The described research presents a model for RPS23RG1-mediated synaptic stabilization through interactions between the RPS23RG1 intracellular domain (ICD) and PSD-93/95 – displacing MDM2 from binding and poly-ubiquitination of PSD-93/95. Given the reported correlation of PSD-93/95 levels with AD progression, it was a significant finding that restoring both PSD-93/95 levels, but not either individually, can rescue synaptic and cognitive impairments in Rps23rg1 KO mice. A conserved “TTLAH” motif was identified to be present in both human (aa163-167) and mouse (aa130-134) RPS23RG1 as an essential region for interactions between RPS23RG1 and PSD-93/95; this unique sequence within the ICD was used to design a competing peptide to displace PSD-destabilizing interactions with MDM2. Results demonstrate that the human RPS23RG1 ICD-TAT peptide can penetrate the BBB and target PSD-93/95 – increasing PSD-93/95 protein levels, attenuating MDM2 interactions with PSD-93/95, and reducing poly-ubiquitination of PSD-93/95 in Rps23rg1 KO mice. In addition to stabilizing PSD-93/95 components with an RPS23RG1-derived ICD peptide, reconstituting depleted PSD components may serve as a complementary strategy to reverse neuronal impairment in late AD.
Numerous neurodegenerative disorders beside AD have presented defects in synaptic stability, homeostasis and PSD composition. Patients with Huntington’s disease (HD) present decreased PSD-95 levels, much like AD. Parkinson’s disease (PD) is known to present decreased spine density. Synaptic loss has additionally been observed in mouse models of amyotrophic lateral sclerosis. However, the way in which the described mechanisms could affect synaptic formation and function in various neurodegenerative disorders remains unclear. Given the therapeutic potential of enhancing RPS23RG1-associated PSD-93/PSD-95 stability in AD models, it is imperative to assess its potential to reverse synaptic deficits in these disorders.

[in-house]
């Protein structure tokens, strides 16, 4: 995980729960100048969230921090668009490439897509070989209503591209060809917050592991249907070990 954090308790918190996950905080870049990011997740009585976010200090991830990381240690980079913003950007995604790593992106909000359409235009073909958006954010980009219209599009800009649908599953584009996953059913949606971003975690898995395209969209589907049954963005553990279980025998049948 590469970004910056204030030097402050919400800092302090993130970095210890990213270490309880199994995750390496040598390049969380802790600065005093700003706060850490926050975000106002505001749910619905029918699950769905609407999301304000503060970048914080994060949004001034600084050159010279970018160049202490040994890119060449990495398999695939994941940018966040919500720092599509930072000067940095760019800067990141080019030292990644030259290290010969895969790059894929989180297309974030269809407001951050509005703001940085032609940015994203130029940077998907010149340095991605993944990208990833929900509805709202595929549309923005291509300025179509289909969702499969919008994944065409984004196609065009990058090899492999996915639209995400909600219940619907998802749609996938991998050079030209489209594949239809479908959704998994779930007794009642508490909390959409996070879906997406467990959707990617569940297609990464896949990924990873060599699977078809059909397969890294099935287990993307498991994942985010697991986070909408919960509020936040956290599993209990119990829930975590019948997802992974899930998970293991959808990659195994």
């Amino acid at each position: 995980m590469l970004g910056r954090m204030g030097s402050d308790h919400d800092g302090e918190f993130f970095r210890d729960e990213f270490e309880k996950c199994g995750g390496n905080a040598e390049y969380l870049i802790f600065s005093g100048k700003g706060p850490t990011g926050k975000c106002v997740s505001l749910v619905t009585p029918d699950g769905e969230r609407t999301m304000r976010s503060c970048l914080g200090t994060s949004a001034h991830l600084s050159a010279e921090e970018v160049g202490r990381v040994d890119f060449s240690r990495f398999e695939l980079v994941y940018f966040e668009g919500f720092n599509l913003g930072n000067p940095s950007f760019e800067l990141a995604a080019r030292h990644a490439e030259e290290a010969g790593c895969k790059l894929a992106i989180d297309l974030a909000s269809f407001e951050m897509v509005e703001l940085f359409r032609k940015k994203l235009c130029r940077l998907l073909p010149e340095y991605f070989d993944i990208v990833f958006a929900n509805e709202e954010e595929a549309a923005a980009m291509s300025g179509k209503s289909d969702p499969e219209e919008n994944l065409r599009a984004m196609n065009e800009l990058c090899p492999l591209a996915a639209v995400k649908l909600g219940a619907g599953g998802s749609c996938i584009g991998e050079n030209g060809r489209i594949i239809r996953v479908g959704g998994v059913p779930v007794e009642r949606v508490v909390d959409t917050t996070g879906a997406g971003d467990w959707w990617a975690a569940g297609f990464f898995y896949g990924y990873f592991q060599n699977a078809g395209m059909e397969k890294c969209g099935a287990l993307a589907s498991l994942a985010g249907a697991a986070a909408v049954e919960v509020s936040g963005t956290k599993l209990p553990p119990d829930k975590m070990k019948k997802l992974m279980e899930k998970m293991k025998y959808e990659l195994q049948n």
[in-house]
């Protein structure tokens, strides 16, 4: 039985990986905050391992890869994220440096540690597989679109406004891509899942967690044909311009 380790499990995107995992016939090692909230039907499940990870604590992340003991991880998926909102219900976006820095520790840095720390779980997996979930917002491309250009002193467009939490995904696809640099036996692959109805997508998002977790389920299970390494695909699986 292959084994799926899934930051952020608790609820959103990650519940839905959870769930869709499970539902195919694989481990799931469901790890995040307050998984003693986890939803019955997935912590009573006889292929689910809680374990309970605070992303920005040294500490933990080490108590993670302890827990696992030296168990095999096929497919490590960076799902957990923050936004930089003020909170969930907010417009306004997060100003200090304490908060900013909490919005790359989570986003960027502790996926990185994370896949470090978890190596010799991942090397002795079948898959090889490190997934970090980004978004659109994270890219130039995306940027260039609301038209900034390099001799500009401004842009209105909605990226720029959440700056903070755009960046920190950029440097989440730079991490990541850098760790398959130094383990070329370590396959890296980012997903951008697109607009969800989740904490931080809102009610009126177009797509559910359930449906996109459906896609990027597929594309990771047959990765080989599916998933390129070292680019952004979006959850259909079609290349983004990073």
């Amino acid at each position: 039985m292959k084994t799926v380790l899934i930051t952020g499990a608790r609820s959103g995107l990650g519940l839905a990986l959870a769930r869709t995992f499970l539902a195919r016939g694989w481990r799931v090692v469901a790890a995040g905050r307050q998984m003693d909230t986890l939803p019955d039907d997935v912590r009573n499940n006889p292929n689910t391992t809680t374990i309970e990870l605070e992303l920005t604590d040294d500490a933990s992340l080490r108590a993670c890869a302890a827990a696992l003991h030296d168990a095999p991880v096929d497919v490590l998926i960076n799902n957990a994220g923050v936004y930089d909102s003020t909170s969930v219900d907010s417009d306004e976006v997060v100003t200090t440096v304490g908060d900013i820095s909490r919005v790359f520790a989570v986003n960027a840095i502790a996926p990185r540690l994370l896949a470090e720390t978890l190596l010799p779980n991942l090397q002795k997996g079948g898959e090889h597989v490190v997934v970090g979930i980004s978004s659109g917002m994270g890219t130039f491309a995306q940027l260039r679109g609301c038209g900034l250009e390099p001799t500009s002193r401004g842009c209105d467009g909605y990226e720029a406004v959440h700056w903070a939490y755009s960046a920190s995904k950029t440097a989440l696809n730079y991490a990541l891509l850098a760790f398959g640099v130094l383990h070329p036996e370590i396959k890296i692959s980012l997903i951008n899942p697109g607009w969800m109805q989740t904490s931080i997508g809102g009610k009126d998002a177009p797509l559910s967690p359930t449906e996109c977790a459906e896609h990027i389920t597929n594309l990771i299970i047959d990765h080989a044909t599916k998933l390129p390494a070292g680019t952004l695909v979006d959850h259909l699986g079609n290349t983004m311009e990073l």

Cyagen offers custom mouse, mouse embryo, and rat model generation services to enable your next discovery – the Rps23rg1 KO mouse used in this study is just one example. Since our founding in 2005, we have successfully delivered over 39,600 custom animal models to researchers worldwide, who have cited us in over 2,800 publications. All of our animal model projects are backed by 100% money-back guarantee, the best in the industry. With recent advances in our gene engineering toolbox and new proprietary methods developed by Cyagen, the efficiency of generating a KO/cKO/KI rat has been brought to a level similar to a mouse model.
Rats are physiologically, morphologically, and genetically closer to humans than mice, which in theory makes rats ideal models of neurodegenerative diseases. Its larger body and brain size facilitate administration of drugs, multiple samplings, in vivo electrophysiology, as well as neurosurgical and neuroimaging procedures. They have finer and more accurate motor coordination than mice, display a more complex social behavior, and are less stressed in tasks (such as the water maze). Furthermore, rats contain 6 isoforms of tau, like humans, and there is good homology between rat and human APOE amino acid sequences. Several established mouse models, such as transgene of Tau mutants and humanized APOE mouse, have been used widely in AD related research while their counterparts in rats have not been fully developed or explored. Rats are indicated to be highly suitable animal models for human tauopathies research, including study of the pathogenic mechanism of tau spreading. Cyagen has developed more than 900 custom rat models so far, and we can certainly assist you with your biomedical research – contact us today for a free gene targeting strategy design from our experts.